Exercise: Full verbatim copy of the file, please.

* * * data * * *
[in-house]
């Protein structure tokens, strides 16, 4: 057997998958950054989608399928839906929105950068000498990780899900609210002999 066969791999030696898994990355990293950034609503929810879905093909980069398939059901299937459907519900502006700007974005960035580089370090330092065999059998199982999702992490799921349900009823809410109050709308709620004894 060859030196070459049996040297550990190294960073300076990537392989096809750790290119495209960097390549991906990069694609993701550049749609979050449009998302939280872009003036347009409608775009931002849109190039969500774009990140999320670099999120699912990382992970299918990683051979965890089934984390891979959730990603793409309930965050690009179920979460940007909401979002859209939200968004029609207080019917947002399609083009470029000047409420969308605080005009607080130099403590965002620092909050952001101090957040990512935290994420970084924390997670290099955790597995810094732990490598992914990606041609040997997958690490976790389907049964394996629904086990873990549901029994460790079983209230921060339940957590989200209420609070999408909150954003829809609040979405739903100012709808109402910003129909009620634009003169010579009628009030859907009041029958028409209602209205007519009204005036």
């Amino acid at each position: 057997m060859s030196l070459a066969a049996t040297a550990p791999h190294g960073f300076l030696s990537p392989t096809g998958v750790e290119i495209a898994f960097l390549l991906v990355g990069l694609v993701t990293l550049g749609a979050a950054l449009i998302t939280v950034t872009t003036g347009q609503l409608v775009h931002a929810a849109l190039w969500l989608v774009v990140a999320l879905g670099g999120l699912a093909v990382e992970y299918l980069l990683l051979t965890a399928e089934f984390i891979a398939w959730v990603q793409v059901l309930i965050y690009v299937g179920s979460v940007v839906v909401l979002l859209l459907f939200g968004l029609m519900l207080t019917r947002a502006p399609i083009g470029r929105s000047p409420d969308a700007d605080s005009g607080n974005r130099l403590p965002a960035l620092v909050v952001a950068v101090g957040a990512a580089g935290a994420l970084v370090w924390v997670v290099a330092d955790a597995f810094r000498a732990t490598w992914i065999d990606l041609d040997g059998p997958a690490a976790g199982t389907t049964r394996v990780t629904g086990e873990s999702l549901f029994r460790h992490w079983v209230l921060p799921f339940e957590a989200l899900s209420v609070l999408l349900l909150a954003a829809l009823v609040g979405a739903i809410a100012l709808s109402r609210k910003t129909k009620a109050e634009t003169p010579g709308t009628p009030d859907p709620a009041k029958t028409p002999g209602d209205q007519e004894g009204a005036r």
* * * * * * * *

[in-house]
């Protein structure tokens, strides 16, 4: 057997998958950054989608399928839906929105950068000498990780899900609210002999 066969791999030696898994990355990293950034609503929810879905093909980069398939059901299937459907519900502006700007974005960035580089370090330092065999059998199982999702992490799921349900009823809410109050709308709620004894 060859030196070459049996040297550990190294960073300076990537392989096809750790290119495209960097390549991906990069694609993701550049749609979050449009998302939280872009003036347009409608775009931002849109190039969500774009990140999320670099999120699912990382992970299918990683051979965890089934984390891979959730990603793409309930965050690009179920979460940007909401979002859209939200968004029609207080019917947002399609083009470029000047409420969308605080005009607080130099403590965002620092909050952001101090957040990512935290994420970084924390997670290099955790597995810094732990490598992914990606041609040997997958690490976790389907049964394996629904086990873990549901029994460790079983209230921060339940957590989200209420609070999408909150954003829809609040979405739903100012709808109402910003129909009620634009003169010579009628009030859907009041029958028409209602209205007519009204005036």
């Amino acid at each position: 057997m060859s030196l070459a066969a049996t040297a550990p791999h190294g960073f300076l030696s990537p392989t096809g998958v750790e290119i495209a898994f960097l390549l991906v990355g990069l694609v993701t990293l550049g749609a979050a950054l449009i998302t939280v950034t872009t003036g347009q609503l409608v775009h931002a929810a849109l190039w969500l989608v774009v990140a999320l879905g670099g999120l699912a093909v990382e992970y299918l980069l990683l051979t965890a399928e089934f984390i891979a398939w959730v990603q793409v059901l309930i965050y690009v299937g179920s979460v940007v839906v909401l979002l859209l459907f939200g968004l029609m519900l207080t019917r947002a502006p399609i083009g470029r929105s000047p409420d969308a700007d605080s005009g607080n974005r130099l403590p965002a960035l620092v909050v952001a950068v101090g957040a990512a580089g935290a994420l970084v370090w924390v997670v290099a330092d955790a597995f810094r000498a732990t490598w992914i065999d990606l041609d040997g059998p997958a690490a976790g199982t389907t049964r394996v990780t629904g086990e873990s999702l549901f029994r460790h992490w079983v209230l921060p799921f339940e957590a989200l899900s209420v609070l999408l349900l909150a954003a829809l009823v609040g979405a739903i809410a100012l709808s109402r609210k910003t129909k009620a109050e634009t003169p010579g709308t009628p009030d859907p709620a009041k029958t028409p002999g209602d209205q007519e004894g009204a005036r």